Look, your horse is a terror.
He kicks the walls, bangs on his door, and paws incessantly in the cross ties. If you so much as hold out your hand where he can see, he lunges for what he thinks must be a treat with no concern for fingers.
Do you know why? Because you’ve trained him to be like that. Yes, that’s right. You created this monster and I am the one that has to deal with it.
“But I want him to love me!” You say.
First of all, that’s a bit pathetic and you should probably be seeing a therapist. More importantly, now that I’ve lost all respect for you as a horse person, you need to get it through your head that food does not equal love.
Is it sensible to keep a few cookies on hand so that your time together is a bit more positive for your horse? I guess so. I won’t say it’s not.
Can treats be an effective training tool in certain situations? Absolutely.
Bringing a treat along when you go get him from the paddock, giving him one when he loads onto the trailer, or otherwise tying that positive association into something that might be outside his comfort zone makes sense.
But they won’t make him love you.
When your horse nickers for you as you walk down the aisle, that’s not love. He’s whinnying in anticipation of the arrival of his treat bag on legs. If a walking bottle of wine came toward me and poured me a glass whenever I demanded it, I’d be happy to see it as well.
But it still wouldn’t be love.
It’s very nice to give your horse a treat when he does something good. Right away, as soon as it happens, or he will not understand what he’s being rewarded for.
Plying him full of cookies does not make him snuggle into his shavings at night secure in his knowledge that he is loved. That is not how horses’ brains are wired, because they live in the moment. So if that was your intention, you may as well give it up.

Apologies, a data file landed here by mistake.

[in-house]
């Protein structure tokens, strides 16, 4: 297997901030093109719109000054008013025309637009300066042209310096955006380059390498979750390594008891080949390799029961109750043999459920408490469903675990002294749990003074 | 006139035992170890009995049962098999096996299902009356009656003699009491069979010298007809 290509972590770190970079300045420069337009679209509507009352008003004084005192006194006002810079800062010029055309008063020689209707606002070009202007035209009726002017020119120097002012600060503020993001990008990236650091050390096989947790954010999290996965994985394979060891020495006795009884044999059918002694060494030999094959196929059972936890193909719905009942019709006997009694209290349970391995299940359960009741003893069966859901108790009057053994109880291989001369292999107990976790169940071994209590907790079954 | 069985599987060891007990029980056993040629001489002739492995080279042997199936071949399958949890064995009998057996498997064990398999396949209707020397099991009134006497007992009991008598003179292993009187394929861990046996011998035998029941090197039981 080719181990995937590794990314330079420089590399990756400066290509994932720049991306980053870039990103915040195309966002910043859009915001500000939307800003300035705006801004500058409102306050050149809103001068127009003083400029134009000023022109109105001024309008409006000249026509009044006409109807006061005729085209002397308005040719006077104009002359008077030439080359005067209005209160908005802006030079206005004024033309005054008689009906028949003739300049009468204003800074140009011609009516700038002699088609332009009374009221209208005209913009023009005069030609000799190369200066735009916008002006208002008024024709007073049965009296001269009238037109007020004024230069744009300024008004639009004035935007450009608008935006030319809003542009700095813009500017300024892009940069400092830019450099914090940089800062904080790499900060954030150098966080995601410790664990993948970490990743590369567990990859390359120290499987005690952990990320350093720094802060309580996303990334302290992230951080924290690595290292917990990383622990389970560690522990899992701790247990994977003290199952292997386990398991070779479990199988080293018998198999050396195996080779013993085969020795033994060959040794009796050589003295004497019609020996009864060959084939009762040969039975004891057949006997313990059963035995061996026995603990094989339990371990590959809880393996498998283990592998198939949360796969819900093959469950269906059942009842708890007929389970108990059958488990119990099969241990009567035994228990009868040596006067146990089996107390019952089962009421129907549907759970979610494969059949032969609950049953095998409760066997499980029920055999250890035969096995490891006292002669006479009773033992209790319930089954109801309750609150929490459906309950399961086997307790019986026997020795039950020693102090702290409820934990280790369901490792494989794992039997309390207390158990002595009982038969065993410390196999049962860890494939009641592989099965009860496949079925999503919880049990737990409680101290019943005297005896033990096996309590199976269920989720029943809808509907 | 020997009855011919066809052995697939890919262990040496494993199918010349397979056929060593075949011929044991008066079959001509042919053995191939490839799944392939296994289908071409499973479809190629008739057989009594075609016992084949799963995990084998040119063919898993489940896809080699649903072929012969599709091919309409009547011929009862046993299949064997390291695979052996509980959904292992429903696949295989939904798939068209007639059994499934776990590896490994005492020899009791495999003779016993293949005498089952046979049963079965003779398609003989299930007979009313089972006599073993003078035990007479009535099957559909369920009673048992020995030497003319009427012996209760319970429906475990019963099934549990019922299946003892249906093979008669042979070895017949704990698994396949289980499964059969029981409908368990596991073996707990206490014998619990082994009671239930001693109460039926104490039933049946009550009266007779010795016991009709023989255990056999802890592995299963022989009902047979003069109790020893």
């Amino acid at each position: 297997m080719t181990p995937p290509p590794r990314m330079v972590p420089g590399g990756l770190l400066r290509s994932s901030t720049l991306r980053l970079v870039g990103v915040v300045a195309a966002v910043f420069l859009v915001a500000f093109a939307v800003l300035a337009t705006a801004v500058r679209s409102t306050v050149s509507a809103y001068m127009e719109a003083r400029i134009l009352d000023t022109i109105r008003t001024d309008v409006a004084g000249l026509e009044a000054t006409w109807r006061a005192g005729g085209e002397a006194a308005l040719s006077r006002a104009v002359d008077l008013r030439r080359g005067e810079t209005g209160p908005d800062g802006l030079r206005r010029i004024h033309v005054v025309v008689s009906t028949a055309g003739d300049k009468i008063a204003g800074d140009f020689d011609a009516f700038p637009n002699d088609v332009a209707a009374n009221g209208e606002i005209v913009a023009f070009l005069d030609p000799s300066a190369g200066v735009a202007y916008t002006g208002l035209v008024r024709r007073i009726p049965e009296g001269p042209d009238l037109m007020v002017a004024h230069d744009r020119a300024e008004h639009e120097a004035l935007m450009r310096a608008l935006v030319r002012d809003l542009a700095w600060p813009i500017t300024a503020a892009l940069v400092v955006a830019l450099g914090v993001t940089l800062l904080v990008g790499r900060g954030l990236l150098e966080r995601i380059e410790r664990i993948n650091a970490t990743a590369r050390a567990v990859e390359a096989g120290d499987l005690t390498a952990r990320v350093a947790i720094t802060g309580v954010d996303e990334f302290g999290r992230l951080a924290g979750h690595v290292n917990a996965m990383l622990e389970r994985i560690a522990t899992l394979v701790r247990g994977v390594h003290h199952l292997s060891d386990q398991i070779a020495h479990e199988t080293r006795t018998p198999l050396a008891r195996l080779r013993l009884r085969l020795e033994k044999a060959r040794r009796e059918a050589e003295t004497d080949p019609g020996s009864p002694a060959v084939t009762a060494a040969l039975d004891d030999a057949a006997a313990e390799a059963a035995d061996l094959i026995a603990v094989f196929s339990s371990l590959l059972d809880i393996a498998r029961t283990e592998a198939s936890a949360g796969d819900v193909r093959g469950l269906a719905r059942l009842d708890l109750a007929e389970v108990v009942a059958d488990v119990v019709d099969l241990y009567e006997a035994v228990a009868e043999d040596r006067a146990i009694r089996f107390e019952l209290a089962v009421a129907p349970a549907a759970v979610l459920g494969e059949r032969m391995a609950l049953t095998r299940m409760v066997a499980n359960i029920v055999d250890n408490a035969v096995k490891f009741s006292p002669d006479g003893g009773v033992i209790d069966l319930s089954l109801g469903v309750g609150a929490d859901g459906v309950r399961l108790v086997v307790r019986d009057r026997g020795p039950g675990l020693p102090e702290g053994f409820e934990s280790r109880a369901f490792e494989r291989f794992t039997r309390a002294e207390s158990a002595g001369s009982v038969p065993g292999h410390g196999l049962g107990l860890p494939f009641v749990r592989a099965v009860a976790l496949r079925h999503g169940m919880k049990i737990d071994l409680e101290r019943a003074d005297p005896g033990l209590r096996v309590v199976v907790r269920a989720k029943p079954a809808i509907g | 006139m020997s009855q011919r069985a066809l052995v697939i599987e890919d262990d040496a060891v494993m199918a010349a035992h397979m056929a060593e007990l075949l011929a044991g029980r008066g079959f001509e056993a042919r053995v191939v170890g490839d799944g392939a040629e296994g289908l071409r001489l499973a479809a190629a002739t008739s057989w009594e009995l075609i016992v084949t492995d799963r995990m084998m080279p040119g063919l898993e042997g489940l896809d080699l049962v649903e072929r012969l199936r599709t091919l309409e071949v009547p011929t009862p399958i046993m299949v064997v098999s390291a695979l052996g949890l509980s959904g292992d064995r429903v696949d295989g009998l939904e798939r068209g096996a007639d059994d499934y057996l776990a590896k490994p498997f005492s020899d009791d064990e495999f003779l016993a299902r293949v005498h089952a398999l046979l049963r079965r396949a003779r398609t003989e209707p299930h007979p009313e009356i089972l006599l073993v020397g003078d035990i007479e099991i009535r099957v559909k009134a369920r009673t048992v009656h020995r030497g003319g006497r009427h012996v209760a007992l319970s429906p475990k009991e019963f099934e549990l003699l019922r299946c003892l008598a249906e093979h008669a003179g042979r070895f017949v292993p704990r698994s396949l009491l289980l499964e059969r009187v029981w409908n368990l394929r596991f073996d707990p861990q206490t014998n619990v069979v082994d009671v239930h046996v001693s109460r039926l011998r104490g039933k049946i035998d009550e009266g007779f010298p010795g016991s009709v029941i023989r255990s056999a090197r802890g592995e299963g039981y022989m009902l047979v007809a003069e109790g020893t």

Also, it doesn’t make a difference whether or not the cookies are homemade, no matter what your animal psychic says.
When you give him a whole tub of carrots three hours after a class to reward him for a clear round, that’s for your own satisfaction. I promise you that he is not making the correlation between the carrots and his good behaviour earlier in the day.
When you enter the groom stall and he snaps at you and you go “aw, snookums just wants a cookie,” I promise you that you’re not doing anyone any favors. Not yourself, because his lack of respect for you on the ground translates directly into his attitude under saddle. Not his future owner, if you ever need to sell him. And certainly not me, his groom, the person that has to deal with his crap all day while you breeze in for a couple hours, just long enough to reinforce his nasty habits.
Do you know what your horse wants from you more than anything else? Consistency. The same discipline and reward no matter what kind of mood or hurry you are in. You can’t buy a tub of that from the tack store, though, so it’s not as appealing to you.
Your horse is not just your little snookums! He’s not just a pet! He is a 1,200lb member of equine society, and it is your responsibility to make sure he can act with a shred of decency.
So please, I’m begging you, stop feeding your horse so many treats.
About the Author
Morgan Withers is a professional groom on the “A” circuit who has been there and done that and then done that and been there some more for good measure.